United States Patent 3609730

An elevator emergency testing system is incorporated in the alarm and emergency lighting circuits. The elevator car emergency lights are supplied electrical energy through a battery maintained in the charged state by a battery charger and light control module which is fed by the car service supply voltage. One pole of an elevator alarm button is employed to trigger the alarm in the conventional sense while another pole of the same button automatically disconnects the car supply voltage triggering the emergency lights.

Application Number:
Publication Date:
Filing Date:
K. M. White Company, Inc. (Louisville, KY)
Primary Class:
Other Classes:
187/390, 340/333
International Classes:
B66B5/02; H02J9/02; (IPC1-7): G08B29/00
Field of Search:
340/248,253,327,333,214,410,411 307
View Patent Images:
US Patent References:
2942249Signal systemJune 1960Paull
1710542Emergency lighting systemApril 1929Landis

Other References:

Popular Electronics: "Battery-less Power Failure Alarm" by Frank H. Tooker; Vol. 28, No. 2; Feb. 1968; pages 43, 44 copy in 340-248.
Primary Examiner:
Caldwell, John W.
Assistant Examiner:
Meyer, Daniel
What is claimed is

1. An elevator emergency testing system comprising:

2. The elevator emergency testing system claimed in claim 1, wherein the means under control of said alarm button comprises first and second contacts, respectively located in circuit with said alarm and said control circuit.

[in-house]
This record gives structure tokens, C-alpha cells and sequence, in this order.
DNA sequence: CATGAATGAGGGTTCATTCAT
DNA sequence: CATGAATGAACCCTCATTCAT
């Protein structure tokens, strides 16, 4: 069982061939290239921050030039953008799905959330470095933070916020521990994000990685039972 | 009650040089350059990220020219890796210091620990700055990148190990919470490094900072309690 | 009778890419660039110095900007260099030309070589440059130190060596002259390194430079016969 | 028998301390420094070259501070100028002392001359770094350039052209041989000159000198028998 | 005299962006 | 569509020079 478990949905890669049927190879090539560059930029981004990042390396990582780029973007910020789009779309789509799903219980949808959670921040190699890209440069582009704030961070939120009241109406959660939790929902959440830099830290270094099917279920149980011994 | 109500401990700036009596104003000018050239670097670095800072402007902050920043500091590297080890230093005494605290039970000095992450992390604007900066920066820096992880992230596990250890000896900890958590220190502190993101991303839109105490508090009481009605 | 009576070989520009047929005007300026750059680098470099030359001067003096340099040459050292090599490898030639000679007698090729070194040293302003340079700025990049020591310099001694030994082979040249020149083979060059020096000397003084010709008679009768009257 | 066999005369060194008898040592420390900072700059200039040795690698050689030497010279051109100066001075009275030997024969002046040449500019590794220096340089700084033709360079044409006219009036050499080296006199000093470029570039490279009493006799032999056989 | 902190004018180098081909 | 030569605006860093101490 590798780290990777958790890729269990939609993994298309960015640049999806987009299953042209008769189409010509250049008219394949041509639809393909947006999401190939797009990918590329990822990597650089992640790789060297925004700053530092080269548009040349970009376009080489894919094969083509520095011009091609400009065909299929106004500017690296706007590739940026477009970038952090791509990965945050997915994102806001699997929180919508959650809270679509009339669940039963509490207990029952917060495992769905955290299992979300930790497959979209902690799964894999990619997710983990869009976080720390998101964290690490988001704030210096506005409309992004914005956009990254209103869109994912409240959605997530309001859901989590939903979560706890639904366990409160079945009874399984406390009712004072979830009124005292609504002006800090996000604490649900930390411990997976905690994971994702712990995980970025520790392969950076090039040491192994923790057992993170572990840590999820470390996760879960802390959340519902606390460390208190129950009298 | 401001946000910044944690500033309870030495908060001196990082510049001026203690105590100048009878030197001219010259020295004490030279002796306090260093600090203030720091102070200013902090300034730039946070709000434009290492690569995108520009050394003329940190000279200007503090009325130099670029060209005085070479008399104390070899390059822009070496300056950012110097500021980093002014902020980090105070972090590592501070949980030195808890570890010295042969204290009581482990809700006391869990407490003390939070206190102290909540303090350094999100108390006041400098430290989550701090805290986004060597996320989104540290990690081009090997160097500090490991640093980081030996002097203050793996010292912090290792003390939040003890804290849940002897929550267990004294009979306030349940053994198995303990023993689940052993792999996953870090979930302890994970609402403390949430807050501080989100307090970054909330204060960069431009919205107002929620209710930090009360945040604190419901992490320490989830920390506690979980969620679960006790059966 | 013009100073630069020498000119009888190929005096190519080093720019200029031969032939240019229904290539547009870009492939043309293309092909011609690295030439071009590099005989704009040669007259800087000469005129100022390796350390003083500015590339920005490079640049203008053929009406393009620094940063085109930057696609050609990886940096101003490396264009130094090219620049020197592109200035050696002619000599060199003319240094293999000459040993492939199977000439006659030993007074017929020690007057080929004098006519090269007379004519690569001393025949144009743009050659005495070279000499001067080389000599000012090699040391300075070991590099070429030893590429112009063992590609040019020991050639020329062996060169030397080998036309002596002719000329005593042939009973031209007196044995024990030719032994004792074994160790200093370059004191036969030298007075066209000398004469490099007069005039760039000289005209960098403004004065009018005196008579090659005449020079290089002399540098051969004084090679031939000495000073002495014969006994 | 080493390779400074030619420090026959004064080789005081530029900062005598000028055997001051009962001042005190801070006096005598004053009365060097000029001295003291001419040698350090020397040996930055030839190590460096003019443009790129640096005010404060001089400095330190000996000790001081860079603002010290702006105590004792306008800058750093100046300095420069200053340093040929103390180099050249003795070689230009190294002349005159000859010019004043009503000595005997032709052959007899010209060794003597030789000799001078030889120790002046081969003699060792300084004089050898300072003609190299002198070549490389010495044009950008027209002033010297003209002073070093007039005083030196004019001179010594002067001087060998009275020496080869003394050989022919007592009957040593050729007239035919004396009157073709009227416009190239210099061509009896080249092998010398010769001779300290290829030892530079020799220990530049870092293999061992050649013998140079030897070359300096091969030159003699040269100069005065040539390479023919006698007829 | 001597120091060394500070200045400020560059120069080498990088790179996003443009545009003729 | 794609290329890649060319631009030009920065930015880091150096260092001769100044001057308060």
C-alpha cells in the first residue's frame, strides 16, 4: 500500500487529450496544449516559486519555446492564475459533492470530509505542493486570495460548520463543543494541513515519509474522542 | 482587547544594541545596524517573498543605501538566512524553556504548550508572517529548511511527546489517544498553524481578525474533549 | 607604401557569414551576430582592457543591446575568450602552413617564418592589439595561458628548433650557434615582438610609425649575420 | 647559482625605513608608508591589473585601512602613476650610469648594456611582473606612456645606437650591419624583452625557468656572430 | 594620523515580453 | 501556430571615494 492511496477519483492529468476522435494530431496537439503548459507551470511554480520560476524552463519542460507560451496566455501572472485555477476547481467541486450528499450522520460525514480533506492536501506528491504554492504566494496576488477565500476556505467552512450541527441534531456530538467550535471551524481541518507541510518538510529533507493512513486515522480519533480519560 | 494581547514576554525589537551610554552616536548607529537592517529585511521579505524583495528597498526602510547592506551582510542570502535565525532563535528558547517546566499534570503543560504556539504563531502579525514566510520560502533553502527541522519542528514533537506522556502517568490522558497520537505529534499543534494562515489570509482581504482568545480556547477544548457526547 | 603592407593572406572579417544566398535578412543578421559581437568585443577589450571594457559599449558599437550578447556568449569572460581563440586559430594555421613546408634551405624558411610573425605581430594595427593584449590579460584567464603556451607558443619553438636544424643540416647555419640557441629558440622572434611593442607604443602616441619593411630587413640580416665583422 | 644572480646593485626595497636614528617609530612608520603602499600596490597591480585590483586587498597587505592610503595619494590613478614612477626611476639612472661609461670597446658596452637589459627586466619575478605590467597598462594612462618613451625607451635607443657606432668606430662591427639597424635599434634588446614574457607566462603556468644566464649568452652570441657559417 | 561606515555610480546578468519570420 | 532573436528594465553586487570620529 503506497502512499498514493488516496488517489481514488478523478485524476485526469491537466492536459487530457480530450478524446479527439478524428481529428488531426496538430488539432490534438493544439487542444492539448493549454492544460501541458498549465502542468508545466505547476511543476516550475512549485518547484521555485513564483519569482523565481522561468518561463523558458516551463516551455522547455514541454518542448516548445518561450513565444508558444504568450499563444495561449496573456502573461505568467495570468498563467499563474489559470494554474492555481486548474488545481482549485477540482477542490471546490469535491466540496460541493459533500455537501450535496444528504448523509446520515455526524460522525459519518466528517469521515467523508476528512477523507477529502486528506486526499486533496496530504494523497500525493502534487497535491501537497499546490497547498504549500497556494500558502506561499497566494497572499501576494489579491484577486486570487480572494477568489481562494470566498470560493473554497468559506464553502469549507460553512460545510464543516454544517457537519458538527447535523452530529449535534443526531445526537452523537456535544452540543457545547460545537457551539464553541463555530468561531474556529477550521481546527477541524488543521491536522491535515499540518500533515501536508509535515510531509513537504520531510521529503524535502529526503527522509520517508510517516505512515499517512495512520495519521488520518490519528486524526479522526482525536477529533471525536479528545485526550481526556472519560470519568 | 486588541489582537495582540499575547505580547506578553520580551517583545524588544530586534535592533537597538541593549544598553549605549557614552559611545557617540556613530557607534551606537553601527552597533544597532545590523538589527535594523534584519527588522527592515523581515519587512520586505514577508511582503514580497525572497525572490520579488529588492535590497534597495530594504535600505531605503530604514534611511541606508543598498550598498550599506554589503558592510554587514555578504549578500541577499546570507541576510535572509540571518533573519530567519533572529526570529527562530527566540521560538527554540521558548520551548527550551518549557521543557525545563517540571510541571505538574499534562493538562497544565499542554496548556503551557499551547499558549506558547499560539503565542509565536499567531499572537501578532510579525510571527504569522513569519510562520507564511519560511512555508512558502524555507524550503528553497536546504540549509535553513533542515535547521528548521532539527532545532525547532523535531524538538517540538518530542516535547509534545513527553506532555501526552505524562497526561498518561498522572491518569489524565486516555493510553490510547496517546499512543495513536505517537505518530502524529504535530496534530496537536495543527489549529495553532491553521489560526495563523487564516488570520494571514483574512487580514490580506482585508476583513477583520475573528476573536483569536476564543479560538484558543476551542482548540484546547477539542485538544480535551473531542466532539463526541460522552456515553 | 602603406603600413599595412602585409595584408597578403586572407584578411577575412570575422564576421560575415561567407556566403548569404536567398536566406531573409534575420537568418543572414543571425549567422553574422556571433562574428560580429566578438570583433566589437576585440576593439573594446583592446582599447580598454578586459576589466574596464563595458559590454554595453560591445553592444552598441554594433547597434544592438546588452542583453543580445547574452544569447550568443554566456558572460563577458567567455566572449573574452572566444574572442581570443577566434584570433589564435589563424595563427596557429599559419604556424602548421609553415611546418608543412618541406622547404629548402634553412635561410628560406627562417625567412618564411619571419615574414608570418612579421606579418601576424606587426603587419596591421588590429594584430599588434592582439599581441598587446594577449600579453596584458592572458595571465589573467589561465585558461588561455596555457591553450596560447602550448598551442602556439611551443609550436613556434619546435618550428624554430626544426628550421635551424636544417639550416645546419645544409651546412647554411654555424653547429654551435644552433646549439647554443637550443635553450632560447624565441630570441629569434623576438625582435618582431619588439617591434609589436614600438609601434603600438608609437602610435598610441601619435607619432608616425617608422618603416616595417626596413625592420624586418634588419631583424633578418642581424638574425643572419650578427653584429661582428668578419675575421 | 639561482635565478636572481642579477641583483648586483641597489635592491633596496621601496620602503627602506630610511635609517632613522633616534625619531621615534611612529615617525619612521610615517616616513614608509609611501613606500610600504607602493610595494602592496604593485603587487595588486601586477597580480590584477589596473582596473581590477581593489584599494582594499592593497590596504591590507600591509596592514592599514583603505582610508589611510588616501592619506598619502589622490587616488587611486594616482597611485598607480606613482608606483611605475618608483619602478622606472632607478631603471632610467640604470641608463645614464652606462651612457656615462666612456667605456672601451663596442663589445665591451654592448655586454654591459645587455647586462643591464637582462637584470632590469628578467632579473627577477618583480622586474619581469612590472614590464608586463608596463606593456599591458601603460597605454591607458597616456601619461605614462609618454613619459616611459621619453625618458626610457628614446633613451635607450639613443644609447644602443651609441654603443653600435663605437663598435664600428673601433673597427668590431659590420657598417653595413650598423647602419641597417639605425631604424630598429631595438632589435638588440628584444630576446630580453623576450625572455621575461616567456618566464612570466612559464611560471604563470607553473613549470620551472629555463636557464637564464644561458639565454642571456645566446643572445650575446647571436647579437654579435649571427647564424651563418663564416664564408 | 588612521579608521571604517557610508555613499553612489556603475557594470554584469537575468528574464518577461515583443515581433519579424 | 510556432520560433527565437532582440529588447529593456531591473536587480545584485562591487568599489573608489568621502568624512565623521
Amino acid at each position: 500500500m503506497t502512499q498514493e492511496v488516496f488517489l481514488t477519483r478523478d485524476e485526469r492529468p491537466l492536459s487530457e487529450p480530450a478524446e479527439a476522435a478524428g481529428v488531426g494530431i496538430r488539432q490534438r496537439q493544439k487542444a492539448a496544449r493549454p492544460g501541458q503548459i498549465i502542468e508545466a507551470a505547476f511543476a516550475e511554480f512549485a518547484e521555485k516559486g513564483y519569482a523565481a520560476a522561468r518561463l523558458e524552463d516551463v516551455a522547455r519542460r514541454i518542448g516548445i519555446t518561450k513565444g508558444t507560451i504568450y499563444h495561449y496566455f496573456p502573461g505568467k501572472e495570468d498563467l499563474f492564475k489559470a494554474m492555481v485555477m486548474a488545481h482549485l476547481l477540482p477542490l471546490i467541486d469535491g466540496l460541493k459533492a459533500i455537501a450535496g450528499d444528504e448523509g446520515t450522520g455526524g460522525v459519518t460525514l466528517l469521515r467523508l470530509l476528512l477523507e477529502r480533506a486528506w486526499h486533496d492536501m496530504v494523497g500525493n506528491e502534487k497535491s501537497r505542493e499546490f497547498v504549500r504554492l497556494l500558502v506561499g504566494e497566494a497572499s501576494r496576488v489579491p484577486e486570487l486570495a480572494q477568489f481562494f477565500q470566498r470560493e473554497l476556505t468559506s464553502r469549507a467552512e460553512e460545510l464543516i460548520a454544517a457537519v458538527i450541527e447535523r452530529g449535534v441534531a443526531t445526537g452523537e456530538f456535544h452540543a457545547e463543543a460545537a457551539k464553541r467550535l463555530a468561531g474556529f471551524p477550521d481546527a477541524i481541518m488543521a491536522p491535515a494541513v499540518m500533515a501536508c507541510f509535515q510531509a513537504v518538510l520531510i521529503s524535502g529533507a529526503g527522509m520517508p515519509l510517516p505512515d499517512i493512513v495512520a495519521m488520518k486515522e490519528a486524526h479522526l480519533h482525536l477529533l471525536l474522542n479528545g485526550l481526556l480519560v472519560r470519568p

3. The elevator emergency testing system claimed in claim 2, wherein said means under control of said alarm button comprises a relay coupled in series between said alarm button and said battery for controlling said contacts.

4. The elevator emergency testing system claimed in claim 3, wherein a further set of contacts are provided for said relay connected to self-hold said relay; said system further comprising means for manually releasing said relay.


This invention relates to elevator alarms, elevator emergency lighting, and means for automatically testing such devices.

The elevator codes in most states make it mandatory for the provision of emergency lights in the car which will provide some minimum amount of illumination should the normal light supply fail. Additionally, most codes also require the provision of an emergency alarm bell which can be triggered by a car occupant in an emergency. Since the emergency may be a power failure halting the car between levels the alarm system must also be operable in case of the lack of power.

Accordingly, it is the object of this invention to provide a device which satisfies the alarm code requirements and simultaneously affords a means of testing the emergency lighting.

It is a further object of this invention to provide an arrangement whereby the same apparatus and circuitry may be used for testing and in actual emergency situations.

Briefly, the invention is predicated upon the concept of providing a second pole to the alarm test button which automatically disconnects the normal car supply voltage thereby triggering the emergency lights. It is a feature of this invention that both the alarm contact and the power-disconnect self-hold until manually reset, thereby providing continuous lighting (and if desired-alarm) regardless of an intermittent supply voltage.

The above-mentioned and other features and objects of this invention and the manner of attaining them will become more apparent and the invention itself will best be understood by reference to the following description of an embodiment of the invention taken in conjunction with the accompanying drawings, the description of which follows.